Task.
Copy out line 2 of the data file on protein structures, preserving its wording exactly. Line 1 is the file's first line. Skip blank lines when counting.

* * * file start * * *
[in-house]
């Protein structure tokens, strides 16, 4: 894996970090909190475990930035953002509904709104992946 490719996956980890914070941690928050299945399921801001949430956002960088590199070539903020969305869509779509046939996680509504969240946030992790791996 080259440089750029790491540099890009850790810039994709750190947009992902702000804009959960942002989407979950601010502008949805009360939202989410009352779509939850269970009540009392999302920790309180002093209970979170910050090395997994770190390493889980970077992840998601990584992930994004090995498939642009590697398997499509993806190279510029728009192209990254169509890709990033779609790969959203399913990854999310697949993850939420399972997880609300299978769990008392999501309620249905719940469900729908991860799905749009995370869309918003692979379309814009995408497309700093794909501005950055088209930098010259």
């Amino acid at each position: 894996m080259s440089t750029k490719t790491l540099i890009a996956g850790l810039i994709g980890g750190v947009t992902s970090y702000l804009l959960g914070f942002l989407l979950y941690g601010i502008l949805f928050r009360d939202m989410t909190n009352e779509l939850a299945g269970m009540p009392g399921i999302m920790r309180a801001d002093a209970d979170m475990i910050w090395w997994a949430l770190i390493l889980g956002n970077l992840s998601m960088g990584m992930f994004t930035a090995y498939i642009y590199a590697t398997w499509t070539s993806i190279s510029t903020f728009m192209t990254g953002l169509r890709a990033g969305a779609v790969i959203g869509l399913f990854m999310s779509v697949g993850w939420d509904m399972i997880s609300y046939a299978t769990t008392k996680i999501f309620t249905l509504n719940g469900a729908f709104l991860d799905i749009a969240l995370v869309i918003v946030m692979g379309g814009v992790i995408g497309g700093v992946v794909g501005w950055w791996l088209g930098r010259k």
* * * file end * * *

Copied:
């Protein structure tokens, strides 16, 4: 894996970090909190475990930035953002509904709104992946 490719996956980890914070941690928050299945399921801001949430956002960088590199070539903020969305869509779509046939996680509504969240946030992790791996 080259440089750029790491540099890009850790810039994709750190947009992902702000804009959960942002989407979950601010502008949805009360939202989410009352779509939850269970009540009392999302920790309180002093209970979170910050090395997994770190390493889980970077992840998601990584992930994004090995498939642009590697398997499509993806190279510029728009192209990254169509890709990033779609790969959203399913990854999310697949993850939420399972997880609300299978769990008392999501309620249905719940469900729908991860799905749009995370869309918003692979379309814009995408497309700093794909501005950055088209930098010259």